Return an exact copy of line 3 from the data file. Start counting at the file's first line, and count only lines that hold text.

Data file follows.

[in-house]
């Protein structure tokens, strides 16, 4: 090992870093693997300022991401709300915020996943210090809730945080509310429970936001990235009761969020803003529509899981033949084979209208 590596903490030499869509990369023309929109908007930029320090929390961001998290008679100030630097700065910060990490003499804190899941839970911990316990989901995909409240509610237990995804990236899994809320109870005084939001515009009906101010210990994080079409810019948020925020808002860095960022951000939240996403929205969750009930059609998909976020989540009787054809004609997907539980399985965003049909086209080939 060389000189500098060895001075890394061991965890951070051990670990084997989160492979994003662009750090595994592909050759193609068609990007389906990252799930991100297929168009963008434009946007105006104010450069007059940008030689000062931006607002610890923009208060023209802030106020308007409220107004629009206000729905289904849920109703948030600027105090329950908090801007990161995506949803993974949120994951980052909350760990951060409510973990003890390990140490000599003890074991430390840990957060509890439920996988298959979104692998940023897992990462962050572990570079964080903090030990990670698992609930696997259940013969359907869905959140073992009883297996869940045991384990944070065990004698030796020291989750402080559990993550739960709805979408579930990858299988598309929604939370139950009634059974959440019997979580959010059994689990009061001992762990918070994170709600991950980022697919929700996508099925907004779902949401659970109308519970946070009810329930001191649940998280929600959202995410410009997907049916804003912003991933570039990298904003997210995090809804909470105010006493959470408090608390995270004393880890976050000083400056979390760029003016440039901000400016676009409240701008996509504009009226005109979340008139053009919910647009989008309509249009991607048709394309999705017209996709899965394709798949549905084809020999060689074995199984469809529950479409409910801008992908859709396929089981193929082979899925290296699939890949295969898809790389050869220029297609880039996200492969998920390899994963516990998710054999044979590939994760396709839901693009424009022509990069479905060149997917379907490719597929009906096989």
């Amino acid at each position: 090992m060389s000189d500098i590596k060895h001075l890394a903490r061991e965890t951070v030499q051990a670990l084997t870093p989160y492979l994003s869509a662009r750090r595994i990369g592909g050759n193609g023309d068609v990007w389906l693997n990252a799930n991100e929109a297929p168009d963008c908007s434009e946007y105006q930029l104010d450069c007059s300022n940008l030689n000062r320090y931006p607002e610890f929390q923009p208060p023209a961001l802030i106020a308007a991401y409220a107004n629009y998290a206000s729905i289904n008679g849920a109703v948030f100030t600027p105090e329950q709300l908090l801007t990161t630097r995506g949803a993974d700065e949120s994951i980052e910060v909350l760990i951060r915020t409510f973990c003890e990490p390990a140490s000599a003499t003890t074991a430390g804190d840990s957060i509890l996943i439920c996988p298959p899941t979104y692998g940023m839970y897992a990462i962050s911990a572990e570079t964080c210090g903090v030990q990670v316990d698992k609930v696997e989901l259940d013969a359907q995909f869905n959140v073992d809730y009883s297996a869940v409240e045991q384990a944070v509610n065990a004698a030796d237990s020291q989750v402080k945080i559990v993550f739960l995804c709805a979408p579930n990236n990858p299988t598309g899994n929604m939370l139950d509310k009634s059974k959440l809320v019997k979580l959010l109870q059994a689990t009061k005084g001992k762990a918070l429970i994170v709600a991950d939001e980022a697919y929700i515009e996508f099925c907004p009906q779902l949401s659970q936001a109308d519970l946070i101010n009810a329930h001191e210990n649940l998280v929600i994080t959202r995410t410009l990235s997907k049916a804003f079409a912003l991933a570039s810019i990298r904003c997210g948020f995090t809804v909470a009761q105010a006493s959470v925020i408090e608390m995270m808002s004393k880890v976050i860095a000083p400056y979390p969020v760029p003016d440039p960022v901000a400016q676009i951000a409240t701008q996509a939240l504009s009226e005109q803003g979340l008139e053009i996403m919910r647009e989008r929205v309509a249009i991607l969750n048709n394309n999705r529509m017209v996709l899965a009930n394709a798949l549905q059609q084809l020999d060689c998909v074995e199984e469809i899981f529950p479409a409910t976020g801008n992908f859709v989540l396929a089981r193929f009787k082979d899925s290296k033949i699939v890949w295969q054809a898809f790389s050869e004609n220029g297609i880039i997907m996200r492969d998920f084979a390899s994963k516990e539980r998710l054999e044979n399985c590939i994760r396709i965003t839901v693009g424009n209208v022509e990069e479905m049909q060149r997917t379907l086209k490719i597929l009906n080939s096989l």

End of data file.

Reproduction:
């Amino acid at each position: 090992m060389s000189d500098i590596k060895h001075l890394a903490r061991e965890t951070v030499q051990a670990l084997t870093p989160y492979l994003s869509a662009r750090r595994i990369g592909g050759n193609g023309d068609v990007w389906l693997n990252a799930n991100e929109a297929p168009d963008c908007s434009e946007y105006q930029l104010d450069c007059s300022n940008l030689n000062r320090y931006p607002e610890f929390q923009p208060p023209a961001l802030i106020a308007a991401y409220a107004n629009y998290a206000s729905i289904n008679g849920a109703v948030f100030t600027p105090e329950q709300l908090l801007t990161t630097r995506g949803a993974d700065e949120s994951i980052e910060v909350l760990i951060r915020t409510f973990c003890e990490p390990a140490s000599a003499t003890t074991a430390g804190d840990s957060i509890l996943i439920c996988p298959p899941t979104y692998g940023m839970y897992a990462i962050s911990a572990e570079t964080c210090g903090v030990q990670v316990d698992k609930v696997e989901l259940d013969a359907q995909f869905n959140v073992d809730y009883s297996a869940v409240e045991q384990a944070v509610n065990a004698a030796d237990s020291q989750v402080k945080i559990v993550f739960l995804c709805a979408p579930n990236n990858p299988t598309g899994n929604m939370l139950d509310k009634s059974k959440l809320v019997k979580l959010l109870q059994a689990t009061k005084g001992k762990a918070l429970i994170v709600a991950d939001e980022a697919y929700i515009e996508f099925c907004p009906q779902l949401s659970q936001a109308d519970l946070i101010n009810a329930h001191e210990n649940l998280v929600i994080t959202r995410t410009l990235s997907k049916a804003f079409a912003l991933a570039s810019i990298r904003c997210g948020f995090t809804v909470a009761q105010a006493s959470v925020i408090e608390m995270m808002s004393k880890v976050i860095a000083p400056y979390p969020v760029p003016d440039p960022v901000a400016q676009i951000a409240t701008q996509a939240l504009s009226e005109q803003g979340l008139e053009i996403m919910r647009e989008r929205v309509a249009i991607l969750n048709n394309n999705r529509m017209v996709l899965a009930n394709a798949l549905q059609q084809l020999d060689c998909v074995e199984e469809i899981f529950p479409a409910t976020g801008n992908f859709v989540l396929a089981r193929f009787k082979d899925s290296k033949i699939v890949w295969q054809a898809f790389s050869e004609n220029g297609i880039i997907m996200r492969d998920f084979a390899s994963k516990e539980r998710l054999e044979n399985c590939i994760r396709i965003t839901v693009g424009n209208v022509e990069e479905m049909q060149r997917t379907l086209k490719i597929l009906n080939s096989l």